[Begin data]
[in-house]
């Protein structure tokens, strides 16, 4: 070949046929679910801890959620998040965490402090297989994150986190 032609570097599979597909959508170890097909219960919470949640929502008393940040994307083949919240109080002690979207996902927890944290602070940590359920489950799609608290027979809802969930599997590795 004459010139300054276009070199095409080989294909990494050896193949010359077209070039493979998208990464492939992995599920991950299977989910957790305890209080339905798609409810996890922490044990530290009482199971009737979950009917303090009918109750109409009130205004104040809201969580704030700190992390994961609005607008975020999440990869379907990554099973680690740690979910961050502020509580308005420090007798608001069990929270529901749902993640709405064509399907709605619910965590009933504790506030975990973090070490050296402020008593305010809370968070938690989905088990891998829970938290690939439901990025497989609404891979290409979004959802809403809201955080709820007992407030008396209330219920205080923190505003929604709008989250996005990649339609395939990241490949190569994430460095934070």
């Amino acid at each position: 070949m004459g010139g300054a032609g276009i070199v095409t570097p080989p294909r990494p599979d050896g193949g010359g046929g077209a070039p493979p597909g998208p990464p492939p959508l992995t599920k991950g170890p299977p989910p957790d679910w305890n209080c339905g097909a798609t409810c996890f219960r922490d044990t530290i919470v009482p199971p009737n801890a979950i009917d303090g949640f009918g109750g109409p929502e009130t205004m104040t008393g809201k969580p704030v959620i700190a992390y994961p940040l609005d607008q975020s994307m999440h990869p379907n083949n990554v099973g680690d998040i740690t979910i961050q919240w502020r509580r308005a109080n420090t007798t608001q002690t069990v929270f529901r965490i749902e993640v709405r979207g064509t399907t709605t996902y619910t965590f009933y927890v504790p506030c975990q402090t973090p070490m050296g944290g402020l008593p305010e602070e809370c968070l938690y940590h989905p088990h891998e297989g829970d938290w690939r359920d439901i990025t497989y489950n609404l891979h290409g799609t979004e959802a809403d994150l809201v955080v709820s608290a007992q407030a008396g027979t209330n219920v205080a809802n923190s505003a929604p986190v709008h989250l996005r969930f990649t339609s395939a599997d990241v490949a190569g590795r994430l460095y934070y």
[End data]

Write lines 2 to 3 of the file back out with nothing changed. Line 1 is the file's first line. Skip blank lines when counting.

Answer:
């Protein structure tokens, strides 16, 4: 070949046929679910801890959620998040965490402090297989994150986190 032609570097599979597909959508170890097909219960919470949640929502008393940040994307083949919240109080002690979207996902927890944290602070940590359920489950799609608290027979809802969930599997590795 004459010139300054276009070199095409080989294909990494050896193949010359077209070039493979998208990464492939992995599920991950299977989910957790305890209080339905798609409810996890922490044990530290009482199971009737979950009917303090009918109750109409009130205004104040809201969580704030700190992390994961609005607008975020999440990869379907990554099973680690740690979910961050502020509580308005420090007798608001069990929270529901749902993640709405064509399907709605619910965590009933504790506030975990973090070490050296402020008593305010809370968070938690989905088990891998829970938290690939439901990025497989609404891979290409979004959802809403809201955080709820007992407030008396209330219920205080923190505003929604709008989250996005990649339609395939990241490949190569994430460095934070």
């Amino acid at each position: 070949m004459g010139g300054a032609g276009i070199v095409t570097p080989p294909r990494p599979d050896g193949g010359g046929g077209a070039p493979p597909g998208p990464p492939p959508l992995t599920k991950g170890p299977p989910p957790d679910w305890n209080c339905g097909a798609t409810c996890f219960r922490d044990t530290i919470v009482p199971p009737n801890a979950i009917d303090g949640f009918g109750g109409p929502e009130t205004m104040t008393g809201k969580p704030v959620i700190a992390y994961p940040l609005d607008q975020s994307m999440h990869p379907n083949n990554v099973g680690d998040i740690t979910i961050q919240w502020r509580r308005a109080n420090t007798t608001q002690t069990v929270f529901r965490i749902e993640v709405r979207g064509t399907t709605t996902y619910t965590f009933y927890v504790p506030c975990q402090t973090p070490m050296g944290g402020l008593p305010e602070e809370c968070l938690y940590h989905p088990h891998e297989g829970d938290w690939r359920d439901i990025t497989y489950n609404l891979h290409g799609t979004e959802a809403d994150l809201v955080v709820s608290a007992q407030a008396g027979t209330n219920v205080a809802n923190s505003a929604p986190v709008h989250l996005r969930f990649t339609s395939a599997d990241v490949a190569g590795r994430l460095y934070y």